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Kant’s Ethical Behavior

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In 1993, when 12,500 United States servicemen attempted to help the citizens of Somalia by bringing food, medicine, and order in a time when warlords were the law and the common people were cannon fodder, morality seemed to have been both at its highest points and soon after in its lowest. The very same people who were cheering and celebrating during the day were later trying to kill the very same soldiers who were attempting to help them. Caught in the middle of Mogadishu, Somalia in what was supposed to be a simple policing action, the service members of the U.S. military had to fight the same people they were trying to save. The fighting itself, which was later depicted in the movie Black Hawk Down (2001) demonstrated the actions of the soldiers as well as those of the people of Somalia. As a result of the fighting, the United States and the other United Nations Countries which included Pakistan, Great Britain, and Canada decided to evacuate Somalia and to leave the people deal with their own problems. Morality, in this instance, can be described as a high morality as well as a very low morality, depending on whom and at what time it is being referred to.

To understand the many different perspectives in this incident and therefore understand the different views of morality, it is necessary to use Kant’s rules and views of morality to properly dissect the story. To begin, we must consider the initial value and moral attitudes of the United States servicemen who went to Somalia will be elaborated on. When they first arrived to the country, most of the American soldiers in Somalia believed in the cause that they were fighting for. They believed that they had the moral responsibility of helping those who could not help themselves. According to Kant’s moral philosophy of Good Will, Moral Worth, and Duty, one only does actions that are deemed to them as

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morally worthy. By this definition then, the soldiers were, at least until this moment, morally correct in their actions. The soldiers will continue to be morally correct in their actions as long as their lives are not in too much danger. Human good-will, it seems, is not without a limit.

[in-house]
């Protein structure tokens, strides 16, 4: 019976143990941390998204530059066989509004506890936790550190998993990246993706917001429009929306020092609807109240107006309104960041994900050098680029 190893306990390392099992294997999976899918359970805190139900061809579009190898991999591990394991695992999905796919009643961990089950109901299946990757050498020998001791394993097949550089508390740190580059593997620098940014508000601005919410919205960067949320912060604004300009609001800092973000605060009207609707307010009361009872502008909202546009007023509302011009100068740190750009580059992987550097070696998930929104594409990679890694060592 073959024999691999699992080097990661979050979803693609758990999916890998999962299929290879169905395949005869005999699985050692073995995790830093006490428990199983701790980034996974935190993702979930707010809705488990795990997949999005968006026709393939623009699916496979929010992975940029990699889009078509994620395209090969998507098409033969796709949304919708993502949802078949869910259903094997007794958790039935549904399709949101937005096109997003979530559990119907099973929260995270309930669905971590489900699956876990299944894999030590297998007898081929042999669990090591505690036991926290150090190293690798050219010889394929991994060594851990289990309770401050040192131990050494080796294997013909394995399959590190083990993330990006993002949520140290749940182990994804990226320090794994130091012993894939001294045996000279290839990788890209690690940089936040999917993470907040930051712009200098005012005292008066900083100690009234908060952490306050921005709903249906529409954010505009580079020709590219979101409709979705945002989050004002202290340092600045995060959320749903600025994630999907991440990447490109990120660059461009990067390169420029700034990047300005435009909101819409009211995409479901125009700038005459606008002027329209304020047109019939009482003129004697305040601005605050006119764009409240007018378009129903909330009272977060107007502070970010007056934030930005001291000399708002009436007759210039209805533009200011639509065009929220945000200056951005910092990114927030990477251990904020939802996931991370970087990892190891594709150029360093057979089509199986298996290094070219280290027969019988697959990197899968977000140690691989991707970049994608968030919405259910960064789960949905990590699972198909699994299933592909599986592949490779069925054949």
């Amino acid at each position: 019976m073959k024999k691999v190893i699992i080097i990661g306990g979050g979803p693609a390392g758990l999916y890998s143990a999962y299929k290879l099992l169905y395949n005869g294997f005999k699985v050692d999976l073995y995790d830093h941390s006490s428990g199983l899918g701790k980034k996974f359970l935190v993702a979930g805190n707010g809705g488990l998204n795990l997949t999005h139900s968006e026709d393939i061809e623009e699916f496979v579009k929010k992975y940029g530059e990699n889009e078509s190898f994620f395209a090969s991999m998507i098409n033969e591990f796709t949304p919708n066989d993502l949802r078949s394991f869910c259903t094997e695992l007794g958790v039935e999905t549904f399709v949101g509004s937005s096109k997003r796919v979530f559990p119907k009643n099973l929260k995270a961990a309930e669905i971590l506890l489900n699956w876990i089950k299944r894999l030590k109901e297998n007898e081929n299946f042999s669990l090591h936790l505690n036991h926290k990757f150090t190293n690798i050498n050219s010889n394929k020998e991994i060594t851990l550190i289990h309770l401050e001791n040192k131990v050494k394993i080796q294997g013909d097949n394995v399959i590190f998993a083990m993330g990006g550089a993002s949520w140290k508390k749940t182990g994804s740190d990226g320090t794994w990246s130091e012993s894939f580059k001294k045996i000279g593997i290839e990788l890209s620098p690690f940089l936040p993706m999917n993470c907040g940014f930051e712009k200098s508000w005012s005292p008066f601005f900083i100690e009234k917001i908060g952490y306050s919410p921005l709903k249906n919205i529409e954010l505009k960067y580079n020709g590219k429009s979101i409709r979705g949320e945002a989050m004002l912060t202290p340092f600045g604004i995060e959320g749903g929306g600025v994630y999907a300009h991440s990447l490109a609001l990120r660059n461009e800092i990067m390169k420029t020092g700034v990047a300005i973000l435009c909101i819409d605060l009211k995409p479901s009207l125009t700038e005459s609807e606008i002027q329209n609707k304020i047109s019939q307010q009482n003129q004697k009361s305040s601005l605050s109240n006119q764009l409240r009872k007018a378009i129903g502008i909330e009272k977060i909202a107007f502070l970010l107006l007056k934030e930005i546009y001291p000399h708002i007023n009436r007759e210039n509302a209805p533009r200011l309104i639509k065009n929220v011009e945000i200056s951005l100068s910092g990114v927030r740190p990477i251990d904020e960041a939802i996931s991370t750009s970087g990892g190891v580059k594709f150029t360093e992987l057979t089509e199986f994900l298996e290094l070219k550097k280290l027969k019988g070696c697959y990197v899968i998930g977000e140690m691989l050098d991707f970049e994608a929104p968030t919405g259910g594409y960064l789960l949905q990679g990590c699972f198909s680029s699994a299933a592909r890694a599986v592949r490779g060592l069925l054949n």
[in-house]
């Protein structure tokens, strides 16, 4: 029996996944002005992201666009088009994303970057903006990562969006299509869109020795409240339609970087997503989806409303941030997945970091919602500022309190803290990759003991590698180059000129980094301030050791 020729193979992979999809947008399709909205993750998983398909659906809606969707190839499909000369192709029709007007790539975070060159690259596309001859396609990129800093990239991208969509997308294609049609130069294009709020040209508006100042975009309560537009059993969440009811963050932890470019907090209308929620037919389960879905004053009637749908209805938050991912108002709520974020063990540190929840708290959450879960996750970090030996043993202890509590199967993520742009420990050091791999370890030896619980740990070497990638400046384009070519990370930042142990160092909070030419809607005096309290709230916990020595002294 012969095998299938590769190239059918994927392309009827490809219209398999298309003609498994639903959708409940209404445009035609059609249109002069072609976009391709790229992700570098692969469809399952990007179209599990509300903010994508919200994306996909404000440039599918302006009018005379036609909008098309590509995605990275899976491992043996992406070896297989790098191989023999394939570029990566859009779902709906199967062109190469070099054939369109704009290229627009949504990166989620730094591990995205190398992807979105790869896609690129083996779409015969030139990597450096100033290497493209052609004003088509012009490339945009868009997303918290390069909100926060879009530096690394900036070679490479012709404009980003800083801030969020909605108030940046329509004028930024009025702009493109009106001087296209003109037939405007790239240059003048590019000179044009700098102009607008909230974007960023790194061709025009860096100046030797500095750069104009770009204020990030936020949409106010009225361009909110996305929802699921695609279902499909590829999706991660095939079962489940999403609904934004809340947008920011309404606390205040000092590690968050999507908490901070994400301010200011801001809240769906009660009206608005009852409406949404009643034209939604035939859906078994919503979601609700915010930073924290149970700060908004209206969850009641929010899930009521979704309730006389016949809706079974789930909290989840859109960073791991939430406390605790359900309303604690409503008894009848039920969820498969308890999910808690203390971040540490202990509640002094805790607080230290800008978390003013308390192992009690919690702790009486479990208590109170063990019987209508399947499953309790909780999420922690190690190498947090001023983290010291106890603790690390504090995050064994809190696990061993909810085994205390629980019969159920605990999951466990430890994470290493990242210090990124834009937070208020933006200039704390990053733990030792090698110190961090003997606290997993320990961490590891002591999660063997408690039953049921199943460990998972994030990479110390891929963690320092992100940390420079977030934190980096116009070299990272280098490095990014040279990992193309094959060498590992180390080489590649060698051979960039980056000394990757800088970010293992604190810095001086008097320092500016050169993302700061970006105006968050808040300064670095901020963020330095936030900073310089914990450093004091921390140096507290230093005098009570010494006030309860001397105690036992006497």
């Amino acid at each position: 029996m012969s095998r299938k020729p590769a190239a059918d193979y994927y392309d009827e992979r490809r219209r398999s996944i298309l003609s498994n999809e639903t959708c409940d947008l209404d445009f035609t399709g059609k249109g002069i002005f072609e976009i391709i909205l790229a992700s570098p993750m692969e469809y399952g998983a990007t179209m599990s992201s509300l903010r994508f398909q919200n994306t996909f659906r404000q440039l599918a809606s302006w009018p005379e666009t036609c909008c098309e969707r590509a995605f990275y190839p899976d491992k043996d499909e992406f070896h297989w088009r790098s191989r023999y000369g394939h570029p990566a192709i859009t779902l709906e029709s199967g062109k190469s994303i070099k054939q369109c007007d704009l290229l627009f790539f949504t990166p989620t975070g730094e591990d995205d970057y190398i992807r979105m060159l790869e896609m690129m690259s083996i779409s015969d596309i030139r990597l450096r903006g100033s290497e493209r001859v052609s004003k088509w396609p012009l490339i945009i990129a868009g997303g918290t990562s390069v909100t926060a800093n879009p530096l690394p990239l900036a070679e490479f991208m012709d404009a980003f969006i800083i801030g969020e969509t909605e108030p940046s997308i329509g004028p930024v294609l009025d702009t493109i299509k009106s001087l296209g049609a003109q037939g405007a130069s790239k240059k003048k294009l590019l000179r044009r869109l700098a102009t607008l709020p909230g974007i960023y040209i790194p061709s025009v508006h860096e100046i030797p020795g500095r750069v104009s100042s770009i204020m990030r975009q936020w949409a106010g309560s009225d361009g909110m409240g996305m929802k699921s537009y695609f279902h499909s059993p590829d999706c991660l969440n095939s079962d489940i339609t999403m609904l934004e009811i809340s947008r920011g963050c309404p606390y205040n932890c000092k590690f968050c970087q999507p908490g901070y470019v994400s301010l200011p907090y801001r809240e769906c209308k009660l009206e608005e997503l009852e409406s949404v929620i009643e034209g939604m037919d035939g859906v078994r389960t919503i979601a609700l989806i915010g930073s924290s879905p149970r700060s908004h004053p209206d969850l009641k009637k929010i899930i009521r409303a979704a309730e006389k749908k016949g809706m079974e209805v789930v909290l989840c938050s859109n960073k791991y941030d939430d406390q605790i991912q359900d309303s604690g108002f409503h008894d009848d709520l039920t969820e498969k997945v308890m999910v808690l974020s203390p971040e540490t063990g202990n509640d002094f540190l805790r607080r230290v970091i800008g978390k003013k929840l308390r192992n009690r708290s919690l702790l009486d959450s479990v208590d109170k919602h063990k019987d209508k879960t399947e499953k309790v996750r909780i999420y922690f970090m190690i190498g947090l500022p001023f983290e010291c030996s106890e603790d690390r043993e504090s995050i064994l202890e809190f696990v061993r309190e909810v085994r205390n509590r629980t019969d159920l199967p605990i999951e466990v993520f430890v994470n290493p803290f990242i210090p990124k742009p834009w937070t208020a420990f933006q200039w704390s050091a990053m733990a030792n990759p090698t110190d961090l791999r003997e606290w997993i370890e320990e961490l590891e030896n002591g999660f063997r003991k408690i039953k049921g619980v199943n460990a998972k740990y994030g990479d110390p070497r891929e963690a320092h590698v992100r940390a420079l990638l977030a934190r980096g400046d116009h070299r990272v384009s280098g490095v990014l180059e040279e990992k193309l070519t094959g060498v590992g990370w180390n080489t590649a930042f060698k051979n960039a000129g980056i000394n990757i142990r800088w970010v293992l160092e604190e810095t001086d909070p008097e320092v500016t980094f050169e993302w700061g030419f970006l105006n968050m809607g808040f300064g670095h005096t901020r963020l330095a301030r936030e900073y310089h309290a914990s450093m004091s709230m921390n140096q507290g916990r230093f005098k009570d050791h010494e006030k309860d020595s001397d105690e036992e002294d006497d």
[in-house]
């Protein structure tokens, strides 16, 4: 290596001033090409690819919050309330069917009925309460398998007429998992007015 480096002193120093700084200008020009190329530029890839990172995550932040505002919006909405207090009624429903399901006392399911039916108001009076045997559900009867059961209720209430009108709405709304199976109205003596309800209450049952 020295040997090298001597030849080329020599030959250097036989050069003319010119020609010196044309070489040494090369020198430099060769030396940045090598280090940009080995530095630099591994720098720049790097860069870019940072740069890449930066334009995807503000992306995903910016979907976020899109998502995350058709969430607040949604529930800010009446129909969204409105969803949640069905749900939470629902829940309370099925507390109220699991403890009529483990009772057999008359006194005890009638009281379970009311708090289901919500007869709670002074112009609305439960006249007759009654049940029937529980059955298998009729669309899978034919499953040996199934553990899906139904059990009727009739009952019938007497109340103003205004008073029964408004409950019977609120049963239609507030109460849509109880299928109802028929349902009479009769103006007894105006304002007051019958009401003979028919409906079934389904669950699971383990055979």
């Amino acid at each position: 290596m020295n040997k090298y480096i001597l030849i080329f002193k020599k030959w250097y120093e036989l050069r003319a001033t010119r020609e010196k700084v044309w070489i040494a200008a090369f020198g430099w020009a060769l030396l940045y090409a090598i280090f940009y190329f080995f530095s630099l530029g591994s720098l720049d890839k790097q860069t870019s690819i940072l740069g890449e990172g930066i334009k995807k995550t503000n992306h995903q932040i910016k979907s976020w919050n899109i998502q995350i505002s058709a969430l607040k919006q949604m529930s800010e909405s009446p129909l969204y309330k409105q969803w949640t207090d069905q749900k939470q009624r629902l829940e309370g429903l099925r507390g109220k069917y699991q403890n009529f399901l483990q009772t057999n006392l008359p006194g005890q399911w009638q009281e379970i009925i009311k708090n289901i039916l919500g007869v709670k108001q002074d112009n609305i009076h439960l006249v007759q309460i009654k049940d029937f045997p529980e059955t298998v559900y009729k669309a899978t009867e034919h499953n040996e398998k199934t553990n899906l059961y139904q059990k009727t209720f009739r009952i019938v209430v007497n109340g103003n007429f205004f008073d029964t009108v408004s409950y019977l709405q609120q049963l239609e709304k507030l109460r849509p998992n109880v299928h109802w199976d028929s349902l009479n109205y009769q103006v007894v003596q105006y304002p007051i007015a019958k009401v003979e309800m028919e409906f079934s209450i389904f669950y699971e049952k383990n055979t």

The very nature of humans, in this case human interests, will make the up-keeping of Good Will, Moral Worth and Duty very difficult; it is here that the moral value of the soldiers fighting in Somalia loss its worth. This is not to say that they are now completely immoral, merely that if compared to Kant’s standards, they have lost justification to his rule. The reason for this is that one is morally correct in the rule of Good Will, Moral Worth and Duty as long as one keeps true to their strict moral code at all times of their life, not just when it is safe or convenient to do so. When the American soldiers started getting attacked by the Somali citizens, they instinctively automatically changed from helping to defending themselves; a move that would be natural with human beings, not just the soldiers. Regardless of whether it is natural or not for a human being to change from humanitarian efforts to self defense methods in a situation such as that, they changed the rules so that bit would fit them as they needed it at the moment; instead of helping the people as their initial moral ethics instructed them to do, they changed those ethics to suit a more personal and important objective at the time: survival. As a result of this effortless by the soldiers to change their values and priorities, in this case being their lives over the lives of the Somali people (lives who only a few hours prior had seemed to be their first priority). Throughout the experiences and incident that the American soldiers had to go through, a clear view of the initial high of the morality in helping the people as well as the failure of the same morality when faced with a more important personal choice can

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